Along with 11 other Singaporeans, Tan filed an application with the Registry of Societies for a new political party named the Progress Singapore Party on January 16.
The actual cost of hosting the historic summit incurred by the Singapore Government was approximately S$16.3 million.
Announcing this news on his Facebook page, the Singaporean politician and lawyer, said that one of the speakers that will be joining the rally is Leong Sze Hian who is currently being sued by PM Lee for defamation.
This was according to an online survey conducted by Wake Up Singapore in reaction to updates to tougher punishments being introduced for private security officers.
As of Jan 2019, he has been in power for 14 years and 142 days, edging out Goh Chok Tong who held that office for just under 14 years. This makes PM Lee the current longest-serving leader of a first world country. In that time PM Lee has seen 3 Singapore Presidents, 4 US Presidents, 4 British Prime Ministers, 3 Malaysian Prime Ministers, and 2 Chinese Presidents.
Elsewhere, public forums and discussions are regularly held in Singapore’s universities with foreign speakers invited to speak. Such events are not subjected to the same arbitrary restrictions imposed on civil society as they remain largely in the field of academia.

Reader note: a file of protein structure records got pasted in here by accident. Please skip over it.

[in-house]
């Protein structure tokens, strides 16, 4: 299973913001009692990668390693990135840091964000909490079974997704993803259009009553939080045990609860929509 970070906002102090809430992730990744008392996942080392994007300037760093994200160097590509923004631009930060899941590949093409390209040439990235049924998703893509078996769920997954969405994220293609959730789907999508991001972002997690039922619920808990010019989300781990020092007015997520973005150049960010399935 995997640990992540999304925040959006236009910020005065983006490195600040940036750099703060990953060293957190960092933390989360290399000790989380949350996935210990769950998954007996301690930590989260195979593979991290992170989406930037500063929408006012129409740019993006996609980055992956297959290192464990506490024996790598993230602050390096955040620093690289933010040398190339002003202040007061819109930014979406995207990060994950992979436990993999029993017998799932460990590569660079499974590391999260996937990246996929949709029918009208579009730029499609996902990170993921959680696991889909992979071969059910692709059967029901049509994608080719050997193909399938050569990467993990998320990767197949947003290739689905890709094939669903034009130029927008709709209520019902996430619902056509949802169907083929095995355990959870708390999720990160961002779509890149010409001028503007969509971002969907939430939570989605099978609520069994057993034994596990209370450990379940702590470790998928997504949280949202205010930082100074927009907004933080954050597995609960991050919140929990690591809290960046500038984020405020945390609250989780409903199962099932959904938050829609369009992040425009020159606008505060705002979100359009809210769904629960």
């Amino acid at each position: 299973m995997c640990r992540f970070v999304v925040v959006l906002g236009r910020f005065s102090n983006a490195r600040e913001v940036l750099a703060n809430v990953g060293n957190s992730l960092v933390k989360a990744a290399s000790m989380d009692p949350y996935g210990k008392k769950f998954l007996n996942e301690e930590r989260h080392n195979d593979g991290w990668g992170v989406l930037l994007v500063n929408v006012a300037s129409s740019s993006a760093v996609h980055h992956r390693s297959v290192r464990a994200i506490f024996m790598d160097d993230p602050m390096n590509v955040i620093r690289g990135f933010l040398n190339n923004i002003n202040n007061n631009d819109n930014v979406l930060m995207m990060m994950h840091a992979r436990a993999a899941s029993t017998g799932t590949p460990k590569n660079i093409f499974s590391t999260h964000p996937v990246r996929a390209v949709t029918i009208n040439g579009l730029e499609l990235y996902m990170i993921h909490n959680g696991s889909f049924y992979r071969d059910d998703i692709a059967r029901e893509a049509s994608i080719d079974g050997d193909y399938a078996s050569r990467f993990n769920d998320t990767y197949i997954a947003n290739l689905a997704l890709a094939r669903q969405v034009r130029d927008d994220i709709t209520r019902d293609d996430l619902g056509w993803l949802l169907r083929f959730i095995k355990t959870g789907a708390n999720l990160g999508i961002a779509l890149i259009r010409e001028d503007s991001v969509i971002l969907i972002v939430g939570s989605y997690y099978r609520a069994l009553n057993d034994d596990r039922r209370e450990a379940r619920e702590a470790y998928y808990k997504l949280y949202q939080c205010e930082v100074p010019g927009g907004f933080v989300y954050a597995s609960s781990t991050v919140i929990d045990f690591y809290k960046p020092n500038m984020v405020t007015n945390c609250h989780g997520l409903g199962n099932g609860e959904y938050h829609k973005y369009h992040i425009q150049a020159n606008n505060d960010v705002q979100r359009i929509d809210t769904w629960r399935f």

In response to TOC’s query, Lee Hsien Yang confirmed that he had indeed contributed to Leong’s legal fund, but didn’t disclose the amount.
Singaporeans and Malaysians have more in common than what divides us. Both countries are inextricably tied to a shared history, culture, and a mutual economic dependency.
He criticized the current Pakatan Harapan government for its benevolent approach to Singapore. He urged the government to cease its “verbal war” with Singapore, noting Deputy Defence Minister Liew Chin Tong’s recent remarks for peaceful negotiations, and instead “fight fire with fire”.